Political Economy of Good Government –Controlled District-Level Comparisons in Four Indonesian Provinces

Why do some local governments perform well, while others perform poorly? This question is at the center of Indonesia’s ongoing challenge to stimulate regional development and prosperity. The rapid shift from centralized-authoritarian to decentralized-democratic rule has prompted a large variation in subnational governance. Particularly local government performance – including subnational taxes, licenses and services – differ considerably across space and time. These variations offer exiting vantage points from which we can gauge contending explanations for good government and public reform.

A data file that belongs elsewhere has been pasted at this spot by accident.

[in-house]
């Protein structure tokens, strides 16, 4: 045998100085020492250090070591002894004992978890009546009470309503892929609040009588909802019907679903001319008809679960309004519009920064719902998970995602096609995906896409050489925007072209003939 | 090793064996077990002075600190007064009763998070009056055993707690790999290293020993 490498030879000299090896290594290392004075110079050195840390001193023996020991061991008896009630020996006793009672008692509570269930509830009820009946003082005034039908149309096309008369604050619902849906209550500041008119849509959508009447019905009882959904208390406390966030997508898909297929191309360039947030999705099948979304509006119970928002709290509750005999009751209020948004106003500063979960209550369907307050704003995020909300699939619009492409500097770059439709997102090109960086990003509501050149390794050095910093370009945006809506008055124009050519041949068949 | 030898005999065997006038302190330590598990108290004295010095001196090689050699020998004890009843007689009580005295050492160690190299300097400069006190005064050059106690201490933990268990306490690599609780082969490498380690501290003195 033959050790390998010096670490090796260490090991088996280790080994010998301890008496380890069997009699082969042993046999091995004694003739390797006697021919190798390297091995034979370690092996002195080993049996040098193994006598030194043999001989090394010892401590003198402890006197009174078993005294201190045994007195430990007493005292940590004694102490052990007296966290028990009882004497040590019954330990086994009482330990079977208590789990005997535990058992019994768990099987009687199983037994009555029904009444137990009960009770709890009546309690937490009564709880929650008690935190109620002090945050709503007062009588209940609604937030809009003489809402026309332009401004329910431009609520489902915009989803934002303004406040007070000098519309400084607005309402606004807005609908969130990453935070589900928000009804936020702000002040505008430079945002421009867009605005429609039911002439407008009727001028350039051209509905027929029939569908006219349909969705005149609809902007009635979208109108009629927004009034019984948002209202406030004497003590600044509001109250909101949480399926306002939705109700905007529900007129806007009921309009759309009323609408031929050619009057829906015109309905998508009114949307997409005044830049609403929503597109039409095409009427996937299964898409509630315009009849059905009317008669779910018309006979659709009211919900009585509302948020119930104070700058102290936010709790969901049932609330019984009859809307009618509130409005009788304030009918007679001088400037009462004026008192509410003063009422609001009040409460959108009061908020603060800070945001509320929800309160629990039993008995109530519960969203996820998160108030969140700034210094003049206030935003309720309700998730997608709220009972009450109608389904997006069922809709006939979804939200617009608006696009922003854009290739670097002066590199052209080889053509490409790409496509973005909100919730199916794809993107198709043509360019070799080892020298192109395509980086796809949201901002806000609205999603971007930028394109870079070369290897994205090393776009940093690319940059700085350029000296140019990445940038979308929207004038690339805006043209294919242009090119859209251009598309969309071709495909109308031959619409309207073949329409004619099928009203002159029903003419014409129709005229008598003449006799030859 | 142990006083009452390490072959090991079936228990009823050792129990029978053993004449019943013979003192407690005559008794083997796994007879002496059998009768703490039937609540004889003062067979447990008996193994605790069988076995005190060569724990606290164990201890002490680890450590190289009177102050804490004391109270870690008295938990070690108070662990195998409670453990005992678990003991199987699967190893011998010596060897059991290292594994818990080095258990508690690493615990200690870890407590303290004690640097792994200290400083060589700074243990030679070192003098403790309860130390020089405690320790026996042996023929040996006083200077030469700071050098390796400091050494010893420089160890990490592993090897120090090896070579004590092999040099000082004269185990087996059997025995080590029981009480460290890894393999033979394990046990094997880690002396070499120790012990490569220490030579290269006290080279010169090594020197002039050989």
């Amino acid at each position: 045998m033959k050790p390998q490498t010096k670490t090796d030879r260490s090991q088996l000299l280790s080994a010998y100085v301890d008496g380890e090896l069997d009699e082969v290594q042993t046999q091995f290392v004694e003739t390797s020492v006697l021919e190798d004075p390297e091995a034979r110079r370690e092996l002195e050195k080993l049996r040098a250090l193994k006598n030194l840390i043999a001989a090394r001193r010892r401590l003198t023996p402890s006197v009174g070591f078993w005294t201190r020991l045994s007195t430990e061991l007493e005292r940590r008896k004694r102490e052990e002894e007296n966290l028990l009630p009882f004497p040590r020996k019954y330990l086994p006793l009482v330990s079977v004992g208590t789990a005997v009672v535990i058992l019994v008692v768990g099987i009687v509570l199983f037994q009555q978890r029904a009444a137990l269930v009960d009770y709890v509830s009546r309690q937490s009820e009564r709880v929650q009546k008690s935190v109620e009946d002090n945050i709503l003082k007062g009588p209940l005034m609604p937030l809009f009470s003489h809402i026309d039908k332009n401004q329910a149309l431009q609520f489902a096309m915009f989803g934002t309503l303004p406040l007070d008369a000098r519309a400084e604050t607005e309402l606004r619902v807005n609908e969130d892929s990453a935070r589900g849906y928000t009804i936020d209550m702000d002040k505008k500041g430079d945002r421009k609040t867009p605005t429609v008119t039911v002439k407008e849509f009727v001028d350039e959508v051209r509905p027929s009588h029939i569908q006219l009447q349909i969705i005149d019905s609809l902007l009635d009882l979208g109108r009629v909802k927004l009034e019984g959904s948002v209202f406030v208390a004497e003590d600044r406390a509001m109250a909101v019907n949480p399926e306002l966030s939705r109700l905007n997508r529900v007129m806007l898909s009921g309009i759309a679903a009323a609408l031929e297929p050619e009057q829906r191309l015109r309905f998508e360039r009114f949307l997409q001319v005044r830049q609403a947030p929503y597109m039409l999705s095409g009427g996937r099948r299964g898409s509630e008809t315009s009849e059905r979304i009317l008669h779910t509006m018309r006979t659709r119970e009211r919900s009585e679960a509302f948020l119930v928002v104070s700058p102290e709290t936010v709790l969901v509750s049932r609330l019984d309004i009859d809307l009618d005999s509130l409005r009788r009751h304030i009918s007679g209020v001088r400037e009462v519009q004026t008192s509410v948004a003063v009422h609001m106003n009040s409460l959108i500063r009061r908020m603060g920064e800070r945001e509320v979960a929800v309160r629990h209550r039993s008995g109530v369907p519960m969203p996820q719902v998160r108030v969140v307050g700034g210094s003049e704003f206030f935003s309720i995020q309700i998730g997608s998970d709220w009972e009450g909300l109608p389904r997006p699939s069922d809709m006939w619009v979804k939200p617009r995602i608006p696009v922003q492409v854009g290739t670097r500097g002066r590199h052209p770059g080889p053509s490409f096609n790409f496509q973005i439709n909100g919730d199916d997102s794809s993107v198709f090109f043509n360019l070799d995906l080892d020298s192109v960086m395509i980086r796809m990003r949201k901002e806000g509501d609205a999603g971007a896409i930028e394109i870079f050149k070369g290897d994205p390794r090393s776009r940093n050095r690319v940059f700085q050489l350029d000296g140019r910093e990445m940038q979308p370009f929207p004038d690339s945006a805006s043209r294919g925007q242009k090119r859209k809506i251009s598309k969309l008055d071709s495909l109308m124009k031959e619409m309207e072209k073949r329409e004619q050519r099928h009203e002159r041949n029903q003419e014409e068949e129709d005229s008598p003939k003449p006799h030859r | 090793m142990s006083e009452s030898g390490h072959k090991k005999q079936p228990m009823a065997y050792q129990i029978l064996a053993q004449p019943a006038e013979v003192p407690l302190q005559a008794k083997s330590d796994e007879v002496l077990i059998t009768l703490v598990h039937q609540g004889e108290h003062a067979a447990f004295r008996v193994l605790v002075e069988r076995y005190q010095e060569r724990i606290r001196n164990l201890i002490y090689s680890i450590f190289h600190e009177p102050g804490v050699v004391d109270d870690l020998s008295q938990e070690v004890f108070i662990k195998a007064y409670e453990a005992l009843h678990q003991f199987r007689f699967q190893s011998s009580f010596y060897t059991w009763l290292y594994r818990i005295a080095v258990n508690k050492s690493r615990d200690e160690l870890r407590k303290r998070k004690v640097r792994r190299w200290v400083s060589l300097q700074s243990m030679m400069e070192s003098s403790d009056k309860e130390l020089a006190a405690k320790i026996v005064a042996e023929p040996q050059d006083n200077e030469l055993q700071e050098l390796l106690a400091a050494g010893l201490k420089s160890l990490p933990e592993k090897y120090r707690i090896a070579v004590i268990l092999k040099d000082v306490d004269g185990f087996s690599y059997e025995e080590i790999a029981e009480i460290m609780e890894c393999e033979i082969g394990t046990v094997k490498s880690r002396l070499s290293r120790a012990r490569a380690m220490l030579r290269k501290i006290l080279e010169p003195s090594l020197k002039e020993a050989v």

Based on four comparative district pairs – in the provinces West Sumatra, Central Java, Bali, and Nusa Tenggara Barat –  this study seeks to gauge bottom-up/demand-side pressures (from small/medium firms and civil society groups) and top-down/supply-side pressures from democratically-committed executive leaders (district mayors and regents). Are local policy variations closely linked to the quality of civil society or are they more closely correlated to the quality of local leadership?

To answer these questions, the current research project (April 2016 - July 2016) adopts a mixed-methods approach. Drawing on 800 local surveys (100 in each district) and 64 in-depth interviews, this project completes the third wave of local governance research (the first and second wave were conducted in 2006 and 2011).

Externe ProjektbearbeiterInnen: 
Gadjah Mada University, Yogyakarta; Udayana University, Denpasar